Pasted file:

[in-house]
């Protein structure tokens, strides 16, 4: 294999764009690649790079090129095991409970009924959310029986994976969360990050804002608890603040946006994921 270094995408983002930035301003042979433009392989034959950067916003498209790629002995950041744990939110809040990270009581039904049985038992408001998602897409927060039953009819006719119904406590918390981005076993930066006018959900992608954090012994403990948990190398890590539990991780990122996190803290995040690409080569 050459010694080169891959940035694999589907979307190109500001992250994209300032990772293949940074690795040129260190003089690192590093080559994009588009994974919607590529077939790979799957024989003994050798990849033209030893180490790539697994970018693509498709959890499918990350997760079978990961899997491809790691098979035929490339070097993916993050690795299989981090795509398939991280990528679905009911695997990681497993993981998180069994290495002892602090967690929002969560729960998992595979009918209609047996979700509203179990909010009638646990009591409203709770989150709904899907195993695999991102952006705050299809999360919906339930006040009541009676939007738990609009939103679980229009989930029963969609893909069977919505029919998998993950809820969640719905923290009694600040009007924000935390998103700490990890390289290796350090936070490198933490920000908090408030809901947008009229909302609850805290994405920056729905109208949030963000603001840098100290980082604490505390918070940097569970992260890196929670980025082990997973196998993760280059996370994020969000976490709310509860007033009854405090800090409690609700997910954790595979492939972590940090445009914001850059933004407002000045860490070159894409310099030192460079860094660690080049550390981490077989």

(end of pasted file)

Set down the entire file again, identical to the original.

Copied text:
[in-house]
């Protein structure tokens, strides 16, 4: 294999764009690649790079090129095991409970009924959310029986994976969360990050804002608890603040946006994921 270094995408983002930035301003042979433009392989034959950067916003498209790629002995950041744990939110809040990270009581039904049985038992408001998602897409927060039953009819006719119904406590918390981005076993930066006018959900992608954090012994403990948990190398890590539990991780990122996190803290995040690409080569 050459010694080169891959940035694999589907979307190109500001992250994209300032990772293949940074690795040129260190003089690192590093080559994009588009994974919607590529077939790979799957024989003994050798990849033209030893180490790539697994970018693509498709959890499918990350997760079978990961899997491809790691098979035929490339070097993916993050690795299989981090795509398939991280990528679905009911695997990681497993993981998180069994290495002892602090967690929002969560729960998992595979009918209609047996979700509203179990909010009638646990009591409203709770989150709904899907195993695999991102952006705050299809999360919906339930006040009541009676939007738990609009939103679980229009989930029963969609893909069977919505029919998998993950809820969640719905923290009694600040009007924000935390998103700490990890390289290796350090936070490198933490920000908090408030809901947008009229909302609850805290994405920056729905109208949030963000603001840098100290980082604490505390918070940097569970992260890196929670980025082990997973196998993760280059996370994020969000976490709310509860007033009854405090800090409690609700997910954790595979492939972590940090445009914001850059933004407002000045860490070159894409310099030192460079860094660690080049550390981490077989």